“This month marks the seventh anniversary of the start of the Syrian Civil War,” notes Trey Dimsdale in this week’s Acton Commentary. “Syria was, albeit governed by dictator Bashar al-Assad, a stable nation but today it is in ruins, with so many fault lines and battlefields that it is nearly impossible to sort out the contending interests inside the nation. The ripples of the conflict have reached every continent.”
The war has given rise to the Islamic State, has triggered a mass migration of 5.6 million refugees into Europe and other regions, and has resulted in, according to one estimate, more than 500,000 deaths – and counting. The sets of belligerents, co-belligerents, allies, and enemies are complex and fractured. Many are functioning as the ground proxies of foreign powers and groups. Most nations are fearful of engaging too deeply in the conflict lest they become trapped in an unwinnable quagmire, or worse, help to ignite a world war.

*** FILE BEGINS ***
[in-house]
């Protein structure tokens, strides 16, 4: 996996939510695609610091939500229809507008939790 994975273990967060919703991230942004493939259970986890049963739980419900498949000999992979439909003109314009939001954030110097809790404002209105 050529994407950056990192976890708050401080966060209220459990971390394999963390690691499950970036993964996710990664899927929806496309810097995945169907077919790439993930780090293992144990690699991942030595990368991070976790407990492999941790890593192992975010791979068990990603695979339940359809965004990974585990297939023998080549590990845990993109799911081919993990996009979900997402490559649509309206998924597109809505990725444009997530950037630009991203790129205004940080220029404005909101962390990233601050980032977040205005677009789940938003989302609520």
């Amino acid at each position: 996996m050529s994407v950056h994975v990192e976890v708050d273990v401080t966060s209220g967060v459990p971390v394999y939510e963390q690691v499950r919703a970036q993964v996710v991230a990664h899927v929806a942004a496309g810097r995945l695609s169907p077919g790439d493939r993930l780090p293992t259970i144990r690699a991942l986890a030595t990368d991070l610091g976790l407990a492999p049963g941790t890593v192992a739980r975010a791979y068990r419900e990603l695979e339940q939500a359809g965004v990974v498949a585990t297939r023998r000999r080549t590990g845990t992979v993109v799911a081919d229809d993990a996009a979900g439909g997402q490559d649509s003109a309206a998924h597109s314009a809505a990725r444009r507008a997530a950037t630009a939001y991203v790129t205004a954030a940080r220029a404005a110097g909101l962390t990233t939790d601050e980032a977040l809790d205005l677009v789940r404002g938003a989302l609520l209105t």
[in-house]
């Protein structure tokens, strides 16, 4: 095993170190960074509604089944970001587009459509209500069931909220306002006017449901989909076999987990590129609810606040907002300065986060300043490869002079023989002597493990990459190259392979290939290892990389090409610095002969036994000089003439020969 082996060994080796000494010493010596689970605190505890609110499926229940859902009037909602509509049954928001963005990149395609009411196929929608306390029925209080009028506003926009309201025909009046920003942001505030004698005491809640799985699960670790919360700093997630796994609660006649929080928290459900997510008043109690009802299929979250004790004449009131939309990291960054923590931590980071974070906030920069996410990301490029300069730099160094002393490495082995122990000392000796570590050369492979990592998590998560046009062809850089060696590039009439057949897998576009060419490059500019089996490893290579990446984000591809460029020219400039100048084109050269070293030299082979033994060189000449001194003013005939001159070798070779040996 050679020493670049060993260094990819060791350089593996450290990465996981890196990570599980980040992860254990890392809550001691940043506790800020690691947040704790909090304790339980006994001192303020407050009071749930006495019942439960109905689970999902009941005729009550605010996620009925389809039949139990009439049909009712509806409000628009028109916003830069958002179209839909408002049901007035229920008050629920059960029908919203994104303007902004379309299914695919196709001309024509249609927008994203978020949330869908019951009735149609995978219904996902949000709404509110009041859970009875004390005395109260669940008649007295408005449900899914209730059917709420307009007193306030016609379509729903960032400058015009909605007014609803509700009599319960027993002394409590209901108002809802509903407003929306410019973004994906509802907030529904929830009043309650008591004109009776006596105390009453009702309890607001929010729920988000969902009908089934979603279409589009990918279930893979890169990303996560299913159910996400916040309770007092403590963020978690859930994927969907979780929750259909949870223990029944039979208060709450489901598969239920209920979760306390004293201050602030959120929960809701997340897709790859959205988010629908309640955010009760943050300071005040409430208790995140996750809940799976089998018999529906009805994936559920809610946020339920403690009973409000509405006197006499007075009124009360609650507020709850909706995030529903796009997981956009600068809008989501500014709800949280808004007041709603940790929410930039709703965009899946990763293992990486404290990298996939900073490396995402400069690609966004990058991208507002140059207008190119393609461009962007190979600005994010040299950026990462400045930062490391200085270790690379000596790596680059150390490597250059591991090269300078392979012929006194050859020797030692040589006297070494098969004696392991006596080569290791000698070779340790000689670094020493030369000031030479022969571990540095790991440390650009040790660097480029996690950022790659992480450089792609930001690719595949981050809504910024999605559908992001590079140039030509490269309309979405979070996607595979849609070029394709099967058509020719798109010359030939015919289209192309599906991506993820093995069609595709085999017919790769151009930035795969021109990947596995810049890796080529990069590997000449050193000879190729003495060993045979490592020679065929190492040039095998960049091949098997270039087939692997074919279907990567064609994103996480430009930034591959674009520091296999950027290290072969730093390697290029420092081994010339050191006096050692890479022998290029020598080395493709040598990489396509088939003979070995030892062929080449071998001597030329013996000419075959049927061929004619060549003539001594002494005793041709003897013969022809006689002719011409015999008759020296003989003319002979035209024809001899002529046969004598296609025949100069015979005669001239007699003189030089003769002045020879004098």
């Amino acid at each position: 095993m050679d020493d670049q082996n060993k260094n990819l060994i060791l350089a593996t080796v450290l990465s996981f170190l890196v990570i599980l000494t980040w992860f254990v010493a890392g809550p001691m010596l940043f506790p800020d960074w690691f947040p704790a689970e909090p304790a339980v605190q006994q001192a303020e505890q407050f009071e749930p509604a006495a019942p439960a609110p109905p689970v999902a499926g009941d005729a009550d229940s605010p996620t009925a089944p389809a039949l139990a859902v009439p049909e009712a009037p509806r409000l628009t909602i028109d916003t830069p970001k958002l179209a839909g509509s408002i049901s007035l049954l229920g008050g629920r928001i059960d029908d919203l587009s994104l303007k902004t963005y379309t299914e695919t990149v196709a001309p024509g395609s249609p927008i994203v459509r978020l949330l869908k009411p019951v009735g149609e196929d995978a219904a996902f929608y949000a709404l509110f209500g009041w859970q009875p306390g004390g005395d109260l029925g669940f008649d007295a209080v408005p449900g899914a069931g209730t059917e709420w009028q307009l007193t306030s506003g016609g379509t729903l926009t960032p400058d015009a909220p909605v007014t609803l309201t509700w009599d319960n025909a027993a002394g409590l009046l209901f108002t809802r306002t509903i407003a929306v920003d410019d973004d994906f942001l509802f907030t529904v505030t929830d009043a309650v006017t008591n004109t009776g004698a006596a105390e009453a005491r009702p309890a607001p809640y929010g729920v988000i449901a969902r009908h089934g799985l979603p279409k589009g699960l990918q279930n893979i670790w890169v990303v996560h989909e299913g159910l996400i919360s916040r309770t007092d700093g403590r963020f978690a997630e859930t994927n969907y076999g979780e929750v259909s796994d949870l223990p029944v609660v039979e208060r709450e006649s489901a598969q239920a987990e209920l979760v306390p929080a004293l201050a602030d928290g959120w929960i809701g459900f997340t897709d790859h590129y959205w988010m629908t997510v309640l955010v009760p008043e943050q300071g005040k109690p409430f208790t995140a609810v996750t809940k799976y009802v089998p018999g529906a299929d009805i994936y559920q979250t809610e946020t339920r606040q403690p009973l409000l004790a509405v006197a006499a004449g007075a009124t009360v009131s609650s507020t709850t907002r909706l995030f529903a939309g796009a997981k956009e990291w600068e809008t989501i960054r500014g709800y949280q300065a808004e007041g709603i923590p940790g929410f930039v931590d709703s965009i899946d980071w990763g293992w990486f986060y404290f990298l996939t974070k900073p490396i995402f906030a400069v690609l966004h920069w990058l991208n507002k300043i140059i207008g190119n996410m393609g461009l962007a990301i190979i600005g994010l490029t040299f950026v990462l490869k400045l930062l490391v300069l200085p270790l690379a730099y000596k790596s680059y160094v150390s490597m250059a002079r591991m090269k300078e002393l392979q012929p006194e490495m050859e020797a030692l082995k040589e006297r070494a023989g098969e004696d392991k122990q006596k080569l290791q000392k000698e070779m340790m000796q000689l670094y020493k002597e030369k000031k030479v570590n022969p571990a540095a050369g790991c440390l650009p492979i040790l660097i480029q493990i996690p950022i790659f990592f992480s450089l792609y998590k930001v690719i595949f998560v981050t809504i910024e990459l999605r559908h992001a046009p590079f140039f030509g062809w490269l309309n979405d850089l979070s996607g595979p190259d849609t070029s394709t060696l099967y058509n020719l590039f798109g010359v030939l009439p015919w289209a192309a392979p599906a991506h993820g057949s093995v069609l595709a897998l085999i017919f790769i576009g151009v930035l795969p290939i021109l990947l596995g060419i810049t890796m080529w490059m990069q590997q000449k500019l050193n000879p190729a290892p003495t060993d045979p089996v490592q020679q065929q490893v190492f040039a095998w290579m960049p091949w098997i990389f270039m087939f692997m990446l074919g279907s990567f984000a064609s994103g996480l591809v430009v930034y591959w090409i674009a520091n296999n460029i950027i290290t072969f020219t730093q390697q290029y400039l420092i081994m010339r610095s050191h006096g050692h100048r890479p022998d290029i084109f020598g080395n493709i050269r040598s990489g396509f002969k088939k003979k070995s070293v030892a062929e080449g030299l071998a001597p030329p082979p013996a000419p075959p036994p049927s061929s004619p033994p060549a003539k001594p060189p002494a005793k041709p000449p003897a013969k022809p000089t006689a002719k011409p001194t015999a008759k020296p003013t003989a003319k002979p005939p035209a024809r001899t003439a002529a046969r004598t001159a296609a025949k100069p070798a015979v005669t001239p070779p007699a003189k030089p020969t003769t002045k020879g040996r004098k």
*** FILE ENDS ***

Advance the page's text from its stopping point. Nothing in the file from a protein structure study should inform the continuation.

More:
The full text of the essay can be found here.